A return to positive household saving, defined as aggregate household incomes being higher than consumption, is estimated in the year ended March 2011, for the first time in more than a decade. The rate of household saving is expected to continue to strengthen as households in aggregate move to strengthen their net asset positions. This results in more moderate consumption growth in the current upturn than was experienced in the previous cyclical upturn. In spite of this, the Treasury anticipates that the current account deficit will widen, driven by investment related to the Canterbury rebuild and partly funded by earthquake insurance payments.

The fiscal forecasts are largely in line with the Budget Update and continue to show a return to surplus in the year ending June 2015. Core Crown revenue increases as a percentage of GDP over the forecast period while core Crown expenses decline as a percentage of GDP. While the operating deficit continues for the next three years, this trend in revenue and expenses results in a surplus in the fourth year (Table 1).

When capital spending is deducted from operating cash flows, residual cash deficits persist throughout the forecast period. As a result, net debt rises throughout the forecast period and peaks at 29% of GDP in the year ending June 2015 before falling as a percentage of GDP. The decline in net debt as a percentage of GDP continues in the medium-term projections.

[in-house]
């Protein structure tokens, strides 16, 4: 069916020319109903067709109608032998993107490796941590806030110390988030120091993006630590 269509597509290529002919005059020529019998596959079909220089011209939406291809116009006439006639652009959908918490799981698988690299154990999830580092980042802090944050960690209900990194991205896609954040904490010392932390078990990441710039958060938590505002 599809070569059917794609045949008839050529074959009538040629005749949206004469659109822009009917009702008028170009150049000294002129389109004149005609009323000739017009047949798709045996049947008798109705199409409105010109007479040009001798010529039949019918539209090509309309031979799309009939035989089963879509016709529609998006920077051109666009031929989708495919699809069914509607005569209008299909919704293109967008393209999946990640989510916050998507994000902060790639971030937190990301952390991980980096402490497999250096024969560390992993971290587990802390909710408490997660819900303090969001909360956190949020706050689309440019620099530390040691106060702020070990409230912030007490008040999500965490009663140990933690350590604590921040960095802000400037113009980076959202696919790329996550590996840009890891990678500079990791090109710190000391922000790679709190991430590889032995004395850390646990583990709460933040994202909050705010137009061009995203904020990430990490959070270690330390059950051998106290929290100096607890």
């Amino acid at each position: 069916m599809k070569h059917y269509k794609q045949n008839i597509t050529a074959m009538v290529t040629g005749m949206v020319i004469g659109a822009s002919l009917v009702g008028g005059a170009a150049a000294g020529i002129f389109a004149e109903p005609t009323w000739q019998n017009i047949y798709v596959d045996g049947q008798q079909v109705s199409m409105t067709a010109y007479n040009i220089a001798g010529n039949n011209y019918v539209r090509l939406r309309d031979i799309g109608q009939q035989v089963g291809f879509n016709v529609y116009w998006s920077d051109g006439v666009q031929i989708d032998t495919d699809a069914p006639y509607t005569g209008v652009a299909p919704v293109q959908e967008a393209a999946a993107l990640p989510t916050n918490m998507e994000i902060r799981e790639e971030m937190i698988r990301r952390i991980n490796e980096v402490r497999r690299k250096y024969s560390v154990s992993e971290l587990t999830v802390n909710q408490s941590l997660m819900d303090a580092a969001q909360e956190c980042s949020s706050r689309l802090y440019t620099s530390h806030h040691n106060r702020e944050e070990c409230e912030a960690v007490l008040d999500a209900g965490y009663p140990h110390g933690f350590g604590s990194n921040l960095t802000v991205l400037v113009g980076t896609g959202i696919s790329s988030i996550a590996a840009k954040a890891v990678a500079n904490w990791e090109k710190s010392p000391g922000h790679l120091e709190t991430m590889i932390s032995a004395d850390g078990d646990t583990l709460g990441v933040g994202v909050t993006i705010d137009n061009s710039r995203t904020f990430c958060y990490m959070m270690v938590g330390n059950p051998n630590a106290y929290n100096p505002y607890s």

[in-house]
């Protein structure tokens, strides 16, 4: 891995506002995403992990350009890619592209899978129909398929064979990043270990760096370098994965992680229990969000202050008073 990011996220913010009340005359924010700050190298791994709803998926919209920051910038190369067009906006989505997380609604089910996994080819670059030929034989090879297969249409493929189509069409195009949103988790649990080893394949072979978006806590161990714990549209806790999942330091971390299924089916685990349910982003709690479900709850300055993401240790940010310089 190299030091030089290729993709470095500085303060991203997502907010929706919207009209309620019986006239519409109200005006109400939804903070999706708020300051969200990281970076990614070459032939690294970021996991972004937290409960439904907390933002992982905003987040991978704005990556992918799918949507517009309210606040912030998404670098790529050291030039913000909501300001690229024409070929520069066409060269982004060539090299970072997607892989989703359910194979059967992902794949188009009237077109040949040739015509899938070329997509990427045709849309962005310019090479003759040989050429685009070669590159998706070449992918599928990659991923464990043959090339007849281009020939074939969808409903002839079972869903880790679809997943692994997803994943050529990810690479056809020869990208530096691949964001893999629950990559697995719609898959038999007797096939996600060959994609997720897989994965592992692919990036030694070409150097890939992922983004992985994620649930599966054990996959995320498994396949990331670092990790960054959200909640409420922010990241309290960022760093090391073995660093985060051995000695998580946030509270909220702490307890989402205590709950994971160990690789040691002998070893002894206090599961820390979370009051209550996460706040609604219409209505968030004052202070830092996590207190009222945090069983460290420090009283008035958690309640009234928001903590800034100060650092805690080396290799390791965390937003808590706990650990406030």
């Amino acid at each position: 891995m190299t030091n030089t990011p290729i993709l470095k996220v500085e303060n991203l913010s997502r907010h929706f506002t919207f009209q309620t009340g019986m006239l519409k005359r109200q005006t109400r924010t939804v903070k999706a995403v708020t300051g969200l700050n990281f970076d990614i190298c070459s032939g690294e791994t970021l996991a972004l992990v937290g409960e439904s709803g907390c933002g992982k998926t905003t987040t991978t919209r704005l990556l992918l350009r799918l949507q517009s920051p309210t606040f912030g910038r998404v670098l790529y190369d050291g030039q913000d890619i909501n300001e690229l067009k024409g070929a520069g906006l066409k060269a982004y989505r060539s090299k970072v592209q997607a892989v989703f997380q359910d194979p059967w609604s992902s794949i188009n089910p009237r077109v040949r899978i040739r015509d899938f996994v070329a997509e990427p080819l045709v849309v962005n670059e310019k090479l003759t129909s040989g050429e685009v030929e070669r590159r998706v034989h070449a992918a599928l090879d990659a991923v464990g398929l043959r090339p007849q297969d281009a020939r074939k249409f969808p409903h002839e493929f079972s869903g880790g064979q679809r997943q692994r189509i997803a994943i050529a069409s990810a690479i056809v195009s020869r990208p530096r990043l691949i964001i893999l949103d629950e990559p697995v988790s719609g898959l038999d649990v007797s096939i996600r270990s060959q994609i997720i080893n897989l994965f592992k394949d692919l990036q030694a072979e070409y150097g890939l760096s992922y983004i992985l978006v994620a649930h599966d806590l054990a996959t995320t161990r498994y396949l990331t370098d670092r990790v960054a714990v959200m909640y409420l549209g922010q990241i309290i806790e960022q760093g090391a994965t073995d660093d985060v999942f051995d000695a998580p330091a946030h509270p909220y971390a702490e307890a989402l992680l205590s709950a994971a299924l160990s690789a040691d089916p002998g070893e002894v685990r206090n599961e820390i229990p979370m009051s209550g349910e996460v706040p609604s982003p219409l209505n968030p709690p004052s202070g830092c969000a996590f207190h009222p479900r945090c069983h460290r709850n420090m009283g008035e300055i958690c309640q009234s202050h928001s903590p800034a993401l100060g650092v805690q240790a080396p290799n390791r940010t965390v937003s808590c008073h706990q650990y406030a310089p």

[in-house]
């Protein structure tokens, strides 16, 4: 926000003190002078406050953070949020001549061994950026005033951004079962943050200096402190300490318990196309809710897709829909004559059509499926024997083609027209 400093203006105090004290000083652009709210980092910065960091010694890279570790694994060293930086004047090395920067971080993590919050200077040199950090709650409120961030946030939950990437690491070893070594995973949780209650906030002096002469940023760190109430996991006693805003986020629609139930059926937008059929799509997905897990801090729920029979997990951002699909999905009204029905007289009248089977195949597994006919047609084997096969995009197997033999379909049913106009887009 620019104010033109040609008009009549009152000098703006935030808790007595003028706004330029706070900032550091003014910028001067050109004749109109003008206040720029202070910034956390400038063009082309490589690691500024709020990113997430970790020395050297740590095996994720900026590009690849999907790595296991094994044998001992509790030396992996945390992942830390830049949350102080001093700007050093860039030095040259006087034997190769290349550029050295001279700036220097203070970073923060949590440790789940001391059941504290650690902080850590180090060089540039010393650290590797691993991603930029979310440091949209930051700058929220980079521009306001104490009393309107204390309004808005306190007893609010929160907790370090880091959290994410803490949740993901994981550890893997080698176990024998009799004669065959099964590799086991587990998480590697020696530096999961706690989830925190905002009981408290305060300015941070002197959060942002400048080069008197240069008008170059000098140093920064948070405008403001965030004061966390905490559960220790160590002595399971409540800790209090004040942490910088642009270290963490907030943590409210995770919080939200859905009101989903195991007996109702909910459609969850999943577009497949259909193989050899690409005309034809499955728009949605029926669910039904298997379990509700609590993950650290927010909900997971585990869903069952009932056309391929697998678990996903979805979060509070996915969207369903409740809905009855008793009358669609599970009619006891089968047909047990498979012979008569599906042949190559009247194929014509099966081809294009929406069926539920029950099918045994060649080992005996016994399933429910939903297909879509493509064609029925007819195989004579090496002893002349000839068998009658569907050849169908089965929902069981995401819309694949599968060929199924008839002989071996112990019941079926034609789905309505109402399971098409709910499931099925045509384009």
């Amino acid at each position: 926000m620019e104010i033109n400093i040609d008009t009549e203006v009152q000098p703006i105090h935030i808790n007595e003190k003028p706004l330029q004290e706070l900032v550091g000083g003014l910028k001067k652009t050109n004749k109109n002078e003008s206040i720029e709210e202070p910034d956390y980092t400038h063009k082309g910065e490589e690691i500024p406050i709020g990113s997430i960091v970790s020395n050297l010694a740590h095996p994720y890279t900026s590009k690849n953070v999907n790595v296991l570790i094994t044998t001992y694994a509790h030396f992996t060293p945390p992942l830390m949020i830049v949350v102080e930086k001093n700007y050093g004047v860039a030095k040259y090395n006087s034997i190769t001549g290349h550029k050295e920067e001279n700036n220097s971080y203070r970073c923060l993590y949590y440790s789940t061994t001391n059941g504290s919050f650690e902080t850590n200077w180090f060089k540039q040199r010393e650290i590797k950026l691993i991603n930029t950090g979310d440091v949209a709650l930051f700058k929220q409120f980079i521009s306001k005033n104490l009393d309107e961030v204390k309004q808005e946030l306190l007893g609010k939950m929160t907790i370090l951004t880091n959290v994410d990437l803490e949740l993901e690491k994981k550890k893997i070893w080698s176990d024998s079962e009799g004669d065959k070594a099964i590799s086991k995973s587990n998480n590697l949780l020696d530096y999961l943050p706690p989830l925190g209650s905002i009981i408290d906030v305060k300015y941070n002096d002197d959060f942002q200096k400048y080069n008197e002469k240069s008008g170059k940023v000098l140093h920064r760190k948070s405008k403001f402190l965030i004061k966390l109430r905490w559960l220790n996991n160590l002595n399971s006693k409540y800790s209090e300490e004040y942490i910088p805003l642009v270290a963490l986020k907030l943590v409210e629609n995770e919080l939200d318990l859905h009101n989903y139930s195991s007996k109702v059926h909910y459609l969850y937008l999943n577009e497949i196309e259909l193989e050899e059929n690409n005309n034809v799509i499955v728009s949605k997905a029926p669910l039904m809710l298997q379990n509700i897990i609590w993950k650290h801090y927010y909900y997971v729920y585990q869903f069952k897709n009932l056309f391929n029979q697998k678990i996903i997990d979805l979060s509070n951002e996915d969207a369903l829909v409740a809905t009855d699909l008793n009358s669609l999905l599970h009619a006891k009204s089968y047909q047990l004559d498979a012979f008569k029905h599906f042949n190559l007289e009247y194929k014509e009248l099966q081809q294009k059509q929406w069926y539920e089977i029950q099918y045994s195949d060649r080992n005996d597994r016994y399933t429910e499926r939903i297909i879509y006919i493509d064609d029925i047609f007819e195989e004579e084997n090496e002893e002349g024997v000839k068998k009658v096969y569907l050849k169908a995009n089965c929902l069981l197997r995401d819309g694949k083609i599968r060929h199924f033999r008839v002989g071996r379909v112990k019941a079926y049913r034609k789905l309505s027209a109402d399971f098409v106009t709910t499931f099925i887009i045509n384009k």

The risks to our main forecasts are skewed to the downside. In an illustrative downside scenario, in which we assume a sharper slowdown in trading partner growth and lower terms of trade, we estimate that New Zealand’s nominal GDP could be a cumulative $35 billion lower over the five-year forecast period to the year ending June 2016. We estimate that there is at least a one-in-five chance that the New Zealand economy performs worse than in this scenario.

The Crown’s net worth is expected to decline in each of the next two fiscal years, before experiencing moderate growth over the remainder of the forecast period. Due to the upwards revision of the fiscal costs arising from the Canterbury earthquakes, this fall is now sharper than previously forecast in the Budget Update. Net worth is expected to be slightly below the current level in the year ending June 2016, at $77.2 billion, despite strong gross asset growth across the balance sheet over the forecast period.

The medium-term fiscal projections, covering the decade beyond the end of the forecasts, are similar to those included in the 2011 Fiscal Strategy Report. After first attaining a surplus in the year ending June 2015, the operating balance before gains and losses continues to strengthen over the projection period. Core Crown net debt steadily declines over the projection period, largely as a function of increasing surpluses being used to retire debt.

ENDS

[Full document: prefu11.pdf]